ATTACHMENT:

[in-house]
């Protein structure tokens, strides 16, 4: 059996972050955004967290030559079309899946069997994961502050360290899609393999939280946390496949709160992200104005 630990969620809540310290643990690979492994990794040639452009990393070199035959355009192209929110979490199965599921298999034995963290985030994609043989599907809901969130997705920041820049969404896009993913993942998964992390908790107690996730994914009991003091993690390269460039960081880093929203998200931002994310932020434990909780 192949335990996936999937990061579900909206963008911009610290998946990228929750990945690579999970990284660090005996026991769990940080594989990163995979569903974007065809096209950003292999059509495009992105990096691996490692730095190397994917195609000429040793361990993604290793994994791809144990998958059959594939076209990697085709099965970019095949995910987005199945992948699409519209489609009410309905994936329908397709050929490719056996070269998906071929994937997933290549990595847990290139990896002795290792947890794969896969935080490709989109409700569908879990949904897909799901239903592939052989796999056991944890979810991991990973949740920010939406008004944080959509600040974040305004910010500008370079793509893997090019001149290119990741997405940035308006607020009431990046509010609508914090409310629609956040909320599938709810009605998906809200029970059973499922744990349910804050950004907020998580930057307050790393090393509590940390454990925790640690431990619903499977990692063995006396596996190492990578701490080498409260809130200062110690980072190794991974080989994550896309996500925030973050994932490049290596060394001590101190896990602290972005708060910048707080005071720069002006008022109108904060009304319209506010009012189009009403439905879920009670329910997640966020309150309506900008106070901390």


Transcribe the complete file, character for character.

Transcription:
[in-house]
């Protein structure tokens, strides 16, 4: 059996972050955004967290030559079309899946069997994961502050360290899609393999939280946390496949709160992200104005 630990969620809540310290643990690979492994990794040639452009990393070199035959355009192209929110979490199965599921298999034995963290985030994609043989599907809901969130997705920041820049969404896009993913993942998964992390908790107690996730994914009991003091993690390269460039960081880093929203998200931002994310932020434990909780 192949335990996936999937990061579900909206963008911009610290998946990228929750990945690579999970990284660090005996026991769990940080594989990163995979569903974007065809096209950003292999059509495009992105990096691996490692730095190397994917195609000429040793361990993604290793994994791809144990998958059959594939076209990697085709099965970019095949995910987005199945992948699409519209489609009410309905994936329908397709050929490719056996070269998906071929994937997933290549990595847990290139990896002795290792947890794969896969935080490709989109409700569908879990949904897909799901239903592939052989796999056991944890979810991991990973949740920010939406008004944080959509600040974040305004910010500008370079793509893997090019001149290119990741997405940035308006607020009431990046509010609508914090409310629609956040909320599938709810009605998906809200029970059973499922744990349910804050950004907020998580930057307050790393090393509590940390454990925790640690431990619903499977990692063995006396596996190492990578701490080498409260809130200062110690980072190794991974080989994550896309996500925030973050994932490049290596060394001590101190896990602290972005708060910048707080005071720069002006008022109108904060009304319209506010009012189009009403439905879920009670329910997640966020309150309506900008106070901390």